Researchers at Stanford and Samsung Electronics have developed a display capable of packing in greater than 10,000 pixels per inch (ppi), something that’s slated to be used in VR/AR headsets and contact lenses of the future.
Over the years, research and design firms like JDI and INT have been racing to pave the way for ever higher pixel densities for VR/AR displays, astounding convention-goers with prototypes boasting pixel densities in the low thousands. The main idea is to reduce the perception of the dreaded “Screen Door Effect”, which feels like viewing an image in VR through a fine grid.
Last week however researchers at Stanford University and Samsung’s South Korea-based R&D wing, the Samsung Advanced Institute of Technology (SAIT), say they’ve developed an organic light-emitting diode (OLED) capable of delivering greater than 10,000ppi.
In the paper (via Stanford News), the researchers outline an RGB OLED design that is “completely reenvisioned through the introduction of nanopatterned metasurface mirrors,” taking cues from previous research done to develop an ultra-thin solar panel.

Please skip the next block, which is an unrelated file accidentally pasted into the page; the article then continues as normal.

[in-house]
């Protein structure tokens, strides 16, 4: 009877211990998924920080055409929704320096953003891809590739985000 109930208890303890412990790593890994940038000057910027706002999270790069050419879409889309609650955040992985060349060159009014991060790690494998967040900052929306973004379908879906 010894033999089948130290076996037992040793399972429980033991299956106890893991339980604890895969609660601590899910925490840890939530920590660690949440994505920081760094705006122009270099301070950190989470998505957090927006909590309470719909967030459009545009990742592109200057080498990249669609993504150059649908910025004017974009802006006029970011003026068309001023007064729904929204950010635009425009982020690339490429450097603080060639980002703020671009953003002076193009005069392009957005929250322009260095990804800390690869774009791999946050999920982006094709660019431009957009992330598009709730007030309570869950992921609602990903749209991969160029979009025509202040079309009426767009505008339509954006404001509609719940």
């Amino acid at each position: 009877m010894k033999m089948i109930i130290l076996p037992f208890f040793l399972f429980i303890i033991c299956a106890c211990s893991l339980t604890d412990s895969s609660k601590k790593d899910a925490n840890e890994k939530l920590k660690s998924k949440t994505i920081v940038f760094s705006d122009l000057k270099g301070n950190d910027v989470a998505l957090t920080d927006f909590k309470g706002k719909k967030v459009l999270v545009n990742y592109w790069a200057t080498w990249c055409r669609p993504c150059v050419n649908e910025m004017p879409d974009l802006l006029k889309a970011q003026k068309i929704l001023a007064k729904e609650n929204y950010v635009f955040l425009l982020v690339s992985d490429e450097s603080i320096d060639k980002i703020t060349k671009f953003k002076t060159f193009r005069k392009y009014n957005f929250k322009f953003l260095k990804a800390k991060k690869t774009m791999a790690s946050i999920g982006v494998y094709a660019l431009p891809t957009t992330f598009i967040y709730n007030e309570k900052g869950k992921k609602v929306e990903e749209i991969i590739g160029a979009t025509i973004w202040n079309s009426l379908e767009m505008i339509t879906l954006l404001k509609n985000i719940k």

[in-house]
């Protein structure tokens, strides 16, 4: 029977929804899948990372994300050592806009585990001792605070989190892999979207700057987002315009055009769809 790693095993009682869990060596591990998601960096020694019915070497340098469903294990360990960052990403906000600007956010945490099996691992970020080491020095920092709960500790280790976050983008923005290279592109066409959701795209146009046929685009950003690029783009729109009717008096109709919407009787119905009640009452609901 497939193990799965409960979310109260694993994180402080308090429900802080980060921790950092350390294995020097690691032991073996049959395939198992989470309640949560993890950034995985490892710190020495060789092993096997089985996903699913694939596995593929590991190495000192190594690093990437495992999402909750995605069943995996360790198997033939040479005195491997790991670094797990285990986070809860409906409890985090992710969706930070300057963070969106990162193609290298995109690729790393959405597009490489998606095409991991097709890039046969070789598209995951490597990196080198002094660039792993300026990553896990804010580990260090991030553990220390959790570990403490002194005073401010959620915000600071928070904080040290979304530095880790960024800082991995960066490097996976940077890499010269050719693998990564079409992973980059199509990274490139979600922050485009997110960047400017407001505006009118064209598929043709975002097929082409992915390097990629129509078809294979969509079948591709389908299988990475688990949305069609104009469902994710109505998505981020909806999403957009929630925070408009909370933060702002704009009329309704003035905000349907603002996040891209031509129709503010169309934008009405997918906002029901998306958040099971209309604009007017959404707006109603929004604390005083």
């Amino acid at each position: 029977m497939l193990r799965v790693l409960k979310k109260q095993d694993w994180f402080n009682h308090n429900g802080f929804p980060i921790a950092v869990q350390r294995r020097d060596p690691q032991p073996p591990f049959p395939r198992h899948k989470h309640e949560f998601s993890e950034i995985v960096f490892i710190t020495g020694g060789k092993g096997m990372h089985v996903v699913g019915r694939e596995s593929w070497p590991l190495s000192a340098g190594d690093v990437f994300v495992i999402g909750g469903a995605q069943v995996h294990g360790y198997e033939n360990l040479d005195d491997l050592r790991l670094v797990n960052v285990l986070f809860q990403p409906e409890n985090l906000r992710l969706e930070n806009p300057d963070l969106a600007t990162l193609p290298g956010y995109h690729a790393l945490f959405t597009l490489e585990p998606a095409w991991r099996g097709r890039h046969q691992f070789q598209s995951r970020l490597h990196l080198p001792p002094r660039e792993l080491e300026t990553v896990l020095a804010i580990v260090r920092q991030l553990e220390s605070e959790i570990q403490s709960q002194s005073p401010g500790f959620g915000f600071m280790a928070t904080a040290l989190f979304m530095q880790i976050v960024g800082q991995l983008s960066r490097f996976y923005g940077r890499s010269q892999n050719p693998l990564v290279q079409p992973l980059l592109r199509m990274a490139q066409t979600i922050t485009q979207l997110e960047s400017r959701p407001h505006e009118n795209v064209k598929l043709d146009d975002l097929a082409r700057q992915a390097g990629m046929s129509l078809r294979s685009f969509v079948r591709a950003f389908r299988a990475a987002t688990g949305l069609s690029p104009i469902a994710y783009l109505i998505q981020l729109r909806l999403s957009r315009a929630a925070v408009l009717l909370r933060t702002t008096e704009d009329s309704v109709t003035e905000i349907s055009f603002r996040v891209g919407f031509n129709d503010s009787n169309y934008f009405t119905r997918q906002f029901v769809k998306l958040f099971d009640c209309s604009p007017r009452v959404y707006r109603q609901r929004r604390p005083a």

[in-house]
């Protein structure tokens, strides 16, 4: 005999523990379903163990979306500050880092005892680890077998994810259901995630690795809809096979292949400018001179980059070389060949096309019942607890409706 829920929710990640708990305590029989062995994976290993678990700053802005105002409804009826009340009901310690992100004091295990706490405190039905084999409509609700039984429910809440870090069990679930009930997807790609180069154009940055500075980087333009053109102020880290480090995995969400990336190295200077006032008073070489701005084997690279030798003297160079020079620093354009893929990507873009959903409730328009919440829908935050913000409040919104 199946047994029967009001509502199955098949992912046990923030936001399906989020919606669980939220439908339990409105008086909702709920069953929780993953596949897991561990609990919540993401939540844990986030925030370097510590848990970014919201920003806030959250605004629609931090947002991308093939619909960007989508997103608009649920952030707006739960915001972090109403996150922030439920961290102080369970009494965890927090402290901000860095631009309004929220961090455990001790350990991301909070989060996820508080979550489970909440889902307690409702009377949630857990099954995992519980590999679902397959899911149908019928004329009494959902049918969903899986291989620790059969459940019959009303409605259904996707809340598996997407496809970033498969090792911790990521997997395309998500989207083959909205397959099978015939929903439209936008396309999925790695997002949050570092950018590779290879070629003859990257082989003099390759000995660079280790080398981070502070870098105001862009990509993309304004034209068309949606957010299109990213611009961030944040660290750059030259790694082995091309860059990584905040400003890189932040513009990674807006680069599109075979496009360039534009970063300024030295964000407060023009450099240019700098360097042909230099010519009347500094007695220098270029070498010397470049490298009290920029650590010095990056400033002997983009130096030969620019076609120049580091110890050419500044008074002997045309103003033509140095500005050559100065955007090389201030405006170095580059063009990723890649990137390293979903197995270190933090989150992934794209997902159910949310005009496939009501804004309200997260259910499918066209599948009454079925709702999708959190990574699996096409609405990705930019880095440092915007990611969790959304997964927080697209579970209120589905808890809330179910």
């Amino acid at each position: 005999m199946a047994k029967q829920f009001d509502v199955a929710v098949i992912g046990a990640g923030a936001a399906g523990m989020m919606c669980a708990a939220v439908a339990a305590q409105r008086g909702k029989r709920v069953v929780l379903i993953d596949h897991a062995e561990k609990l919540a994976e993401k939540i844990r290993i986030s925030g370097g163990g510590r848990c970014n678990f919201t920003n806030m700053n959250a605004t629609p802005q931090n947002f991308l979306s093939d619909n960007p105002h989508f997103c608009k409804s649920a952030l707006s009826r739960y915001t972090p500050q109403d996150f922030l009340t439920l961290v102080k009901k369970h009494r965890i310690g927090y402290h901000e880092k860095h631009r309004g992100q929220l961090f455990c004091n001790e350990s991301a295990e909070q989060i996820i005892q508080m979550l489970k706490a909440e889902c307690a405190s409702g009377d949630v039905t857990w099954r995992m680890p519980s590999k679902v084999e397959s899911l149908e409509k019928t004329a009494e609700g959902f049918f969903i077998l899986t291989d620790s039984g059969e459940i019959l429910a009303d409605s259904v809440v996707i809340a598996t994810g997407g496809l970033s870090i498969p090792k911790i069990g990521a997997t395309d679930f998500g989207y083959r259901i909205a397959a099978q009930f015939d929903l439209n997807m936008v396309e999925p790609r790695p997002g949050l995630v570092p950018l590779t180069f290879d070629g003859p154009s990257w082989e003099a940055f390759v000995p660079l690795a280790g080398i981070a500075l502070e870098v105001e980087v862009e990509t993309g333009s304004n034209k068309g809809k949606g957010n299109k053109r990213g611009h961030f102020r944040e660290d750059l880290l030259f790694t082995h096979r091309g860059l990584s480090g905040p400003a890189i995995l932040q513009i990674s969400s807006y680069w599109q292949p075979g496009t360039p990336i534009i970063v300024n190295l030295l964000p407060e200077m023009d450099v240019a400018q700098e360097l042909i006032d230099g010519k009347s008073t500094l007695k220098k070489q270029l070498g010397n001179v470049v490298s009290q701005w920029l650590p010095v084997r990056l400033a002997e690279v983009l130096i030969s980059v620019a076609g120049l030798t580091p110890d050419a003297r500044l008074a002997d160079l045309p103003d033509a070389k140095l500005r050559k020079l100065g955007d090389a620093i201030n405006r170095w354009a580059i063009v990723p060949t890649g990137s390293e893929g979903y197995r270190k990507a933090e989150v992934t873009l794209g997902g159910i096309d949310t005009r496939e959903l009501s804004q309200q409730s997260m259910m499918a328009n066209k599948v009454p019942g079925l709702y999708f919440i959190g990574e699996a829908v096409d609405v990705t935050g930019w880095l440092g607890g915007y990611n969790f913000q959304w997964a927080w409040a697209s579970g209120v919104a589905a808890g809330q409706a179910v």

By integrating in the OLED a base layer of reflective metal with nanoscale corrugations, called an optical metasurface, the team was able to produce miniature proof-of-concept pixels with “a higher color purity and a twofold increase in luminescence efficiency,” making it ideal for head-worn displays.
Furthermore, the team estimates that their design could even be used to create displays upwards of 20,000 pixels per inch, although they note that there’s a trade-off in brightness when a single pixel goes below one micrometer in size.
Stanford materials scientist and senior author of the paper Mark Brongersma says the next steps will include integrating the tech into a full-size display, which will fall on the shoulders of Samsung to realize.
It’s doubtful we’ll see any such ultra-high resolution displays in VR/AR headsets in the near term—even with the world’s leading display manufacturer on the job. Samsung is excellent at producing displays thanks to its wide reach (and economies of scale), but there’s still no immediate need to tool mass manufacturing lines for consumer products.
That said, the next generation of VR/AR devices will need a host of other complementary technologies to make good use of such a ultra-high resolution display, including reliable eye-tracking for foveated rendering as well as greater compute power to render ever more complex and photorealistic scenes—things that are certainly coming, although aren’t here yet.